Thank you so much for the information. I grow them this year, planted 2 plants. Just picked some this morning. I do not know much about them or what to do with them until I read this. They r green and I have one that is purple. I have more to pick. I don’t know if there are going to get yellow but they r green. very nice size. Oh yea , they r not has dark as the one your showing, much lighter, r they ok.
*Have been seeing these little green things, something kind of new, at the super market and was curious. *I tried one – AND – I LIKE THEM!!! 😉 *The ones I have seen are usually on the small side – maybe about the size of a purple plum or slightly bigger. *I peel the skin off with a potato peeler and cut into sections. *Sprinkle with a little salt – AND – UMMY YUMMY FOR THE TUMMY!!! ;’-) ;’-)
Thanks for this. I was looking for something that told me a little bit more about tomatillos, as I got a bunch in my CSA box last week. Appreciate the info, and the recipes!
Like all info. Trying for first time if I can find the tomatillos.
I’ve made tomatillo jams….skin, seeds, and all. Plain, it tastes like clover honey, and pairs beautifully with hot peppers or pineapple/ginger. Oh, and don’t forget to plant at least 2 for cross-pollination!
Tomatillos make a great green hot sauce for enchiladas, taco sauce, but its a pain to take the outer skin off. I wonder if there’s a trick, like soaking in hot water to help?
My grandmother grew ground cherries and made them into pie for my grandfather in the 1950’s and 1960’s. I loved the appearance but thought they tasted nasty both raw and in pie.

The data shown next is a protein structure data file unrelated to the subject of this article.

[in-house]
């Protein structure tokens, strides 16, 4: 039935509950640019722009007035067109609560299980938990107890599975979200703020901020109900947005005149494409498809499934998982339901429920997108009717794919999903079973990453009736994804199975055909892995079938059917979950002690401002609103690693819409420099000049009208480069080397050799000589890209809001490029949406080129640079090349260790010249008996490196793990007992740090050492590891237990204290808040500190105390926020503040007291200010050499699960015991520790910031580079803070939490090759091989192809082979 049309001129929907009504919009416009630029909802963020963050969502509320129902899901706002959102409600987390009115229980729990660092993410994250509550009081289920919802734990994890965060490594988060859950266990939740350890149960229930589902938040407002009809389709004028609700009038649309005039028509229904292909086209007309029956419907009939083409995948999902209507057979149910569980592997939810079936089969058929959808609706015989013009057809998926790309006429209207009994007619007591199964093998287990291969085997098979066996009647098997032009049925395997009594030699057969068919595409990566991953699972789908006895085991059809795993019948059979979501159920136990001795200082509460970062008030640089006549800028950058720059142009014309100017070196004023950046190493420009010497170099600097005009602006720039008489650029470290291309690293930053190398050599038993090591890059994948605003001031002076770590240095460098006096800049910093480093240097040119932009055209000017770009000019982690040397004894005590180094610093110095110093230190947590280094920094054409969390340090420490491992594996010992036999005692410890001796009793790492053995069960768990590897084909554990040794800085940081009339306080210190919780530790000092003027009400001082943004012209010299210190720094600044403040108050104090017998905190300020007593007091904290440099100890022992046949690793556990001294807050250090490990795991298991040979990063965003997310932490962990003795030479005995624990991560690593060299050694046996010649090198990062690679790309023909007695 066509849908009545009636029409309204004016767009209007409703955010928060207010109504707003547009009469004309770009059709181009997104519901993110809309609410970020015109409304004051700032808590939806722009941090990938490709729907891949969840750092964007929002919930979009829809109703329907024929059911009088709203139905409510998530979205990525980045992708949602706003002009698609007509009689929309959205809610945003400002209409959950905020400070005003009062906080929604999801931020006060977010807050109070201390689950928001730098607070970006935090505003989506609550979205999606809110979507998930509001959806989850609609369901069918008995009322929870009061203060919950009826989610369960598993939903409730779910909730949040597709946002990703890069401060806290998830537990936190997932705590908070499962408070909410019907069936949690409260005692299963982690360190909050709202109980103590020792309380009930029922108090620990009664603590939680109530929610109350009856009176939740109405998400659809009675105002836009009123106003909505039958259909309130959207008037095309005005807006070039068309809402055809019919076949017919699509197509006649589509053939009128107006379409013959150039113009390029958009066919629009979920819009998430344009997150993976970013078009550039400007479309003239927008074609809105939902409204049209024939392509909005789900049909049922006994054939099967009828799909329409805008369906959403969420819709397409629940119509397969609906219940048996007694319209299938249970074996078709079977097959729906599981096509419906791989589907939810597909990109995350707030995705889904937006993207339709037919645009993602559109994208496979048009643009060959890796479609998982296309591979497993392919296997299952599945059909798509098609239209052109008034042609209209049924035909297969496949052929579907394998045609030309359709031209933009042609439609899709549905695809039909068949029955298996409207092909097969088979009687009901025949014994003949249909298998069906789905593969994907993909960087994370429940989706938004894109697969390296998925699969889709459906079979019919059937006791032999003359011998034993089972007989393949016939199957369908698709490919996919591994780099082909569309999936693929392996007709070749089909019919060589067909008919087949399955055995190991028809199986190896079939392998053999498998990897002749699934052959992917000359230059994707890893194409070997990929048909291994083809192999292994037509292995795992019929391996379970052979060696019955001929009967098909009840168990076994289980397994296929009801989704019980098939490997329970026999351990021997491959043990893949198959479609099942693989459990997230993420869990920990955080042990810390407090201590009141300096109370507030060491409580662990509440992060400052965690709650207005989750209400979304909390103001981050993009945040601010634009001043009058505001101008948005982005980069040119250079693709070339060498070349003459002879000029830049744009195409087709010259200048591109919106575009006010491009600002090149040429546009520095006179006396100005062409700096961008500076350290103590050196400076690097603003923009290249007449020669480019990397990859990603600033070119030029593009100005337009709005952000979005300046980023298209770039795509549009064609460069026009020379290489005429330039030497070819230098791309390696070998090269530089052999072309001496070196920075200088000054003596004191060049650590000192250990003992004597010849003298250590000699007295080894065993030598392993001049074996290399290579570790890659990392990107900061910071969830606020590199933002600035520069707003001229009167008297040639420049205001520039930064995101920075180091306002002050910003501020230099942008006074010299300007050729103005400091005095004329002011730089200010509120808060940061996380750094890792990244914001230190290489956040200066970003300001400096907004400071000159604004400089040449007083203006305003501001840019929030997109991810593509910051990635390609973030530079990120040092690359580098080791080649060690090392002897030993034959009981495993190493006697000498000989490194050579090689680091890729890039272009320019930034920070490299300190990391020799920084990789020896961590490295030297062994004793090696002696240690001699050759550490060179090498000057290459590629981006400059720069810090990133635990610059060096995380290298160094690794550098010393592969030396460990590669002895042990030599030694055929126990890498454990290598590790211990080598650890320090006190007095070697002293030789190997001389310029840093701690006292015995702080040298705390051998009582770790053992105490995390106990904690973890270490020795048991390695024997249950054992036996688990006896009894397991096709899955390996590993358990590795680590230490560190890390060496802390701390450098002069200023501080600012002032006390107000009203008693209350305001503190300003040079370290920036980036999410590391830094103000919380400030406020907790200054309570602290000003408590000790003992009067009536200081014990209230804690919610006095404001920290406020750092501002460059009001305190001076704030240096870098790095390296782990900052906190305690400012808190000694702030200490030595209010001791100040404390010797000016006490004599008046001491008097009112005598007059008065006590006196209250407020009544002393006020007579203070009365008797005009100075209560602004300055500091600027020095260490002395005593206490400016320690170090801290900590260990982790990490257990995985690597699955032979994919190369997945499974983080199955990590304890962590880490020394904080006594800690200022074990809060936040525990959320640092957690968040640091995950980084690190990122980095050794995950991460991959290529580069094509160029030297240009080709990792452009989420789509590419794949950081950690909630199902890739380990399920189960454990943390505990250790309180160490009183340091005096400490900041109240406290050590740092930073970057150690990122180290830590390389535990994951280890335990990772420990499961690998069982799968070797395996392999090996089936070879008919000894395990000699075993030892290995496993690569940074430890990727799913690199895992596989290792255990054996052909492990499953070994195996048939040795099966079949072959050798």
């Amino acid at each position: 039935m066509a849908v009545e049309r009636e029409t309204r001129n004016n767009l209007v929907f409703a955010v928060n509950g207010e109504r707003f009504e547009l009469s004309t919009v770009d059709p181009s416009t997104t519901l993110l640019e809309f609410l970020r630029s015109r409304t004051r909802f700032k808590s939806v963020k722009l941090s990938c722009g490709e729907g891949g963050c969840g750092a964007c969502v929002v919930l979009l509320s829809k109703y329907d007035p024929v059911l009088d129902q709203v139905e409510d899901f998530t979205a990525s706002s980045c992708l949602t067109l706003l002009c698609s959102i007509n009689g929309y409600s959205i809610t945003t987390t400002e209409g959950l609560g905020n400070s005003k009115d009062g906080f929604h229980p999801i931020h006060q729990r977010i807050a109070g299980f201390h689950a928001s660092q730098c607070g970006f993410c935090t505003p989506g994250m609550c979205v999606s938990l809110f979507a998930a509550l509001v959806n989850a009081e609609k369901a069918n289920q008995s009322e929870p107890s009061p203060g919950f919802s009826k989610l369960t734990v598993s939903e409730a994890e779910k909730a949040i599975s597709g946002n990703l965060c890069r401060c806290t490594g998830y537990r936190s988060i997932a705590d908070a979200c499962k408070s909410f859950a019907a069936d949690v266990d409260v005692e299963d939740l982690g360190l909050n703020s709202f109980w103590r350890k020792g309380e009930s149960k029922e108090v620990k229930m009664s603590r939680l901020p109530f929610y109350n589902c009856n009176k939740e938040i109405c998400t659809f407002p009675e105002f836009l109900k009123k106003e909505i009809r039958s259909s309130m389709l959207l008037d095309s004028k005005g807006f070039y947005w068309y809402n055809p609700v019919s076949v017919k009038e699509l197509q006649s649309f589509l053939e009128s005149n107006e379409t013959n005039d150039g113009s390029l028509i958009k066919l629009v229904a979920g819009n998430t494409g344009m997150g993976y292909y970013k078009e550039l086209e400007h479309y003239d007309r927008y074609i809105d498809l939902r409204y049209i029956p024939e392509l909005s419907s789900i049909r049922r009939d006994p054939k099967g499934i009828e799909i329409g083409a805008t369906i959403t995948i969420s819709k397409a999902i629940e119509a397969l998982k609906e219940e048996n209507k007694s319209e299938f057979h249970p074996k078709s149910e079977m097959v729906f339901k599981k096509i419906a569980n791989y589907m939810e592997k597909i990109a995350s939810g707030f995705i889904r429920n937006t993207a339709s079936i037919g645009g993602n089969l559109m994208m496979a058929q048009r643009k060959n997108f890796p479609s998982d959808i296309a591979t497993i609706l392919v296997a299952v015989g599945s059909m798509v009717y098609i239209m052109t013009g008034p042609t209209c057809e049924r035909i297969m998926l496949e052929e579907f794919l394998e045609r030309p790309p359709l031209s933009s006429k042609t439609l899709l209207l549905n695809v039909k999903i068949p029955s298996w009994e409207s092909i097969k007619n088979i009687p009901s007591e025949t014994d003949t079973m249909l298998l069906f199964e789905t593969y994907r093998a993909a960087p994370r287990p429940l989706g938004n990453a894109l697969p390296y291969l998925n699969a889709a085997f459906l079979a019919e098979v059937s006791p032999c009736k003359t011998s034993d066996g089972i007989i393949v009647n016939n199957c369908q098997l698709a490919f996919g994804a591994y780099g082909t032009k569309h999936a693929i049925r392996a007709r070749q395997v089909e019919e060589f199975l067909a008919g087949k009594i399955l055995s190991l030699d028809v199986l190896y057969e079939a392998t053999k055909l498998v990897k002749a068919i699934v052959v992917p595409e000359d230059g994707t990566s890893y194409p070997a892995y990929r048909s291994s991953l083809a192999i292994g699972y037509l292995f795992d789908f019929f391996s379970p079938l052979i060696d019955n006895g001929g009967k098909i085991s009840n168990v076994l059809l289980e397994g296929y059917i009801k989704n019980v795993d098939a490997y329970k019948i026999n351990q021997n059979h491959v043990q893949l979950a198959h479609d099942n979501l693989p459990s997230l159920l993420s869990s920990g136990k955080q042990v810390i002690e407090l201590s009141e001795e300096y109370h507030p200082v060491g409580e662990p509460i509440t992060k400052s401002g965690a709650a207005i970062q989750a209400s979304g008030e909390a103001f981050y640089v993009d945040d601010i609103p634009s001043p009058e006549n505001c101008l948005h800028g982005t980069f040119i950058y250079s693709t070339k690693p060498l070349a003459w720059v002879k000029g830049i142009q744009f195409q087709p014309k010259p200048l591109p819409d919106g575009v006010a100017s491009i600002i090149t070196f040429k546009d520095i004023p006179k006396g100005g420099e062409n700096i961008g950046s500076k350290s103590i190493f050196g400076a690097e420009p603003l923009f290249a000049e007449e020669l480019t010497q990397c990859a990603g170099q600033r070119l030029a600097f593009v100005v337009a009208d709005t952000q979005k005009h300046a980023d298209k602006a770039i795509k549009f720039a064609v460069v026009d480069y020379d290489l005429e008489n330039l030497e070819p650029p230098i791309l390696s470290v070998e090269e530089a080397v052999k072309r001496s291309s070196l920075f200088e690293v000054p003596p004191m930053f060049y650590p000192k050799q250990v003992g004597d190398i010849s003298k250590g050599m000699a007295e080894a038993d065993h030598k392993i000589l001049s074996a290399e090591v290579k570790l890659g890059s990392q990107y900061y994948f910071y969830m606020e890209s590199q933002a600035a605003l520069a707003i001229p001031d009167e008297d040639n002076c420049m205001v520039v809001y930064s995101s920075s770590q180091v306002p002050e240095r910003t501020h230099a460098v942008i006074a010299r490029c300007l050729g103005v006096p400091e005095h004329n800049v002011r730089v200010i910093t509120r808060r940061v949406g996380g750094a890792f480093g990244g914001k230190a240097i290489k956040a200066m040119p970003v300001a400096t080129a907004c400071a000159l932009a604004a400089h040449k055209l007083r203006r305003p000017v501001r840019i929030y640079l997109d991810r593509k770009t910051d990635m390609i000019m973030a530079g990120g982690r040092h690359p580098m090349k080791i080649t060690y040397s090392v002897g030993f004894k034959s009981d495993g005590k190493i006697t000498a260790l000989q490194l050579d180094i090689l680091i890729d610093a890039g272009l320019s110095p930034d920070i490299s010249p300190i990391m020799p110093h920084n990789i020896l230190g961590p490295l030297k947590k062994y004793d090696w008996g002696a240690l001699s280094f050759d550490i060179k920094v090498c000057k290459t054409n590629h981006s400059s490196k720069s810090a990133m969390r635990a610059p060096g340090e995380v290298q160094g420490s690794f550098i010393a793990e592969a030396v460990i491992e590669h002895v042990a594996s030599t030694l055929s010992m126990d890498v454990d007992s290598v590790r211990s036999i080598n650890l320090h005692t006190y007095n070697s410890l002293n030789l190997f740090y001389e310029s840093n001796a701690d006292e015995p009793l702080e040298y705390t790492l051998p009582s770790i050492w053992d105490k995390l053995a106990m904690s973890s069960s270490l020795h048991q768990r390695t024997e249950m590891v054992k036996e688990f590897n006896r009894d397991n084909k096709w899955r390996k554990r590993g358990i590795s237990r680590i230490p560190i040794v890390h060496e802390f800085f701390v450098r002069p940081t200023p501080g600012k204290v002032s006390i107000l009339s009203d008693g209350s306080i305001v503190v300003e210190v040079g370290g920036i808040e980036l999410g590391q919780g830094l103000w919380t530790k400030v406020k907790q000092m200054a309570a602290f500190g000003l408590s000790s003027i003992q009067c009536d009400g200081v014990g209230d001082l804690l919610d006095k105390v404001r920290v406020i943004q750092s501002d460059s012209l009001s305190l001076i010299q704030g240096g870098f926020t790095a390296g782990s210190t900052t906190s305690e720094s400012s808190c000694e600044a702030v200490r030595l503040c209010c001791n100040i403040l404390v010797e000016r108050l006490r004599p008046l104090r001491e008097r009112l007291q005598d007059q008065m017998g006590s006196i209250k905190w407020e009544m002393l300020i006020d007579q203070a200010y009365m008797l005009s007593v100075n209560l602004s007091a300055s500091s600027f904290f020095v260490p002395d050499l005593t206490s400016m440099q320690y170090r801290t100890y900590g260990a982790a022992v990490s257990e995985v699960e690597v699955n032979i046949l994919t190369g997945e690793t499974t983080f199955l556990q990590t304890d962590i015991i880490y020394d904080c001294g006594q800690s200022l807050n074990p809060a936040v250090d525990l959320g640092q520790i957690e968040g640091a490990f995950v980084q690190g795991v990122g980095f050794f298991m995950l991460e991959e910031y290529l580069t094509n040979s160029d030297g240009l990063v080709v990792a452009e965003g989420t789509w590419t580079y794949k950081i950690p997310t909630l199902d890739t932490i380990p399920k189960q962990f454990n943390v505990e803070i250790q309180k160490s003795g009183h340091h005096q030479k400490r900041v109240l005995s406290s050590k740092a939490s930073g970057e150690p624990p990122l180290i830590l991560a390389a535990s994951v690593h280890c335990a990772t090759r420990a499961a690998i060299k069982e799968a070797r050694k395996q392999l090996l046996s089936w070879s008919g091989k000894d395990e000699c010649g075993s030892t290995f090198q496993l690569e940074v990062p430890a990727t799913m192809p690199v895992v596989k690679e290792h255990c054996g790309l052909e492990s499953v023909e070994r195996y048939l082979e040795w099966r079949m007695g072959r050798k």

Are these the same as physalis/cape gooseberries?
Gooseberries are a special bush fruit all on its own. My Husband loved when I made gooseberry pie or dumplings
This is an amazing salsa I loved during my time in Texas
Easy Roasted Salsa Verde
2 -4 Seranno Chilis
1 Med. Onion Diced
Set Oven on Broil with rack as close to burner as possible
Place Chilis and Tomatillos in cookie sheet and place on oven rack for 5 mins.
Turn Chilis and Tomatillos and roast another 5 Minutes and remove from oven
Allow Chilis and Tomatillos to cool
place Chilis and Tomatillos in food processor until you get the desired consistancy
Add salt to taste
Add diced onions and place in fridge over night.
Always wondered what they were. lol Thanks
I have planted these for the first time, so I appreciate the recipies.
However, “American green tomatoes” are not unripe tomatoes. They are their own variety and generally have a tarter taste than a red tomatoe. If you leave them on the vine, they will turn shades or yellow or red, but by that time, they are not good to eat, they have a bad flavor.
Most green tomatoes (such as the ones you find at the farmers market) are just unripe tomatoes
Here in FL, they grow volunteer everywhere, but I seldom have any that the fruit grow to full size. They usually drop off the plant way before the fruit fills out the paper shell. I have used the seeds to grow plants in pots, and basically still have the same problem. But there are literally hundreds of fruit per plant, and hence, more volunteer plants each spring, and they tend to start new plants all season, until it starts getting cold, which is usually November or December here. I have washed a few of the bigger fruit, and just dropped them into some left over juice in a pepper jar. Not too bad!
This is my first year growing them in Maine and I am pleasantly surprised. We have had a wet spring and hot summer so far and the four plants (one I started myself) are growing well. I can’t wait until it is time to harvest and try this unusual fruit.
I’ve grown these for the last 3 years or so. I love them. Here in the high desert, very easy to grow with lots of volunteers! I make tons of salsa verde to can. Love them!!!!
I tried growing a plant in a pot here in our beautiful (wet) NW last year; had garboons of wonderful blossoms but little fruit. I finally used the stalks with blooms in a bouquet.Beautiful!
For tomatillas I imagine there would have to be less rain, more sun. Still a fun experiment!